SAN FRANCISCO (Reuters) - The hacker group Anonymous has released personal information of Oakland officials in a leak it said was in retaliation for the city’s treatment of Occupy protesters, and officials on Tuesday decried the move as despicable.
The hacker group released the home addresses, phone numbers, and names of relatives of Oakland’s top elected officials late last week, accompanied by a statement that they were “shocked and disgusted” by the treatment of protesters in the city.
In a press conference on Tuesday, city officials pushed back against the leak.
“I don’t want to get off work at night and go home to find someone on my doorstep,” Interim Police Chief Howard Jordan said at the conference.
Oakland has been a flashpoint for the national “Occupy” protests against economic inequality that began last year in New York’s financial district and spread to dozens of cities.
A former Marine and Iraq war veteran, Scott Olsen, was critically injured during a demonstration in October. Protesters said he was hit in the head by a tear gas canister but authorities have never said exactly how he was hurt.
Last weekend, raucous protests in the city resulted in roughly 400 arrests, marking one of the largest mass arrests since nationwide protests began last year.
Anonymous and fellow group LulzSec have carried out a number of high-profile hacks against companies and institutions across the globe including the Central Intelligence Agency, Britain’s Serious Organized Crime Agency, Japan’s Sony Corp and Mexican government sites.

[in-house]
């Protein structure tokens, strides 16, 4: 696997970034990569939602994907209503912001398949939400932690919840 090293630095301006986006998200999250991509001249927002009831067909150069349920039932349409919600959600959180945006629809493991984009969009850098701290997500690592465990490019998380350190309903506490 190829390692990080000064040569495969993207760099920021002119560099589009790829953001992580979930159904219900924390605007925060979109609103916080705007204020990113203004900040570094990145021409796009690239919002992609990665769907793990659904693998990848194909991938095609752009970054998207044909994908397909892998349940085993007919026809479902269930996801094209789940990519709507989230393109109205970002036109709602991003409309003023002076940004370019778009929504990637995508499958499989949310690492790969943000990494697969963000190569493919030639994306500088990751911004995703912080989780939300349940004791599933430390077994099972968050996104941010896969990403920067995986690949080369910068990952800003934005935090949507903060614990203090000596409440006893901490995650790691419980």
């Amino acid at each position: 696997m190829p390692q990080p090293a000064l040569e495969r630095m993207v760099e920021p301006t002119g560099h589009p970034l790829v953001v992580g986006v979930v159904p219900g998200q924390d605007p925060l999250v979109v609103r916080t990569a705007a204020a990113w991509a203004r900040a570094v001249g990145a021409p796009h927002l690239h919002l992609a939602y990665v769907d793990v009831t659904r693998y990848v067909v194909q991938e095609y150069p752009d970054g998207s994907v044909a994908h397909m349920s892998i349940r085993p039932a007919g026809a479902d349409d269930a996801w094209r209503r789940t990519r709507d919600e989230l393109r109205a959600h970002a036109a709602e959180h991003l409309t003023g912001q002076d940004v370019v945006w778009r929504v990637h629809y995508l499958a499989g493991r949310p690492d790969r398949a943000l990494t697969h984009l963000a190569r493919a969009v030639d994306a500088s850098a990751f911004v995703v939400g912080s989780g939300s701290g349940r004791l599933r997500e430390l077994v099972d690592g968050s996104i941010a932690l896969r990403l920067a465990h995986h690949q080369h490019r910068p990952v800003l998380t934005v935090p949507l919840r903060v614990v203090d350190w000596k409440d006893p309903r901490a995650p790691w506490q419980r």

In a statement released on Tuesday and attributed to Anonymous, the Oakland leak was described as “retaliation for the ongoing unjust actions by way of the Oakland Police Department and directed at Occupy Oakland.”
Anonymous was particularly active in the last week, leaking a phone call between the FBI and Scotland Yard as well as releasing a cache of private e-mails belonging to lawyers who represented U.S. soldiers accused of crimes during the Iraq war.
“It’s an implied threat to do harm to people,” said Patricia Kernighan, one of seven Oakland city council members targeted.
“I’ve already had a couple of phone calls last night that were harassing and obnoxious,” she added.
Writing by Mary Slosson; Editing by Cynthia Johnston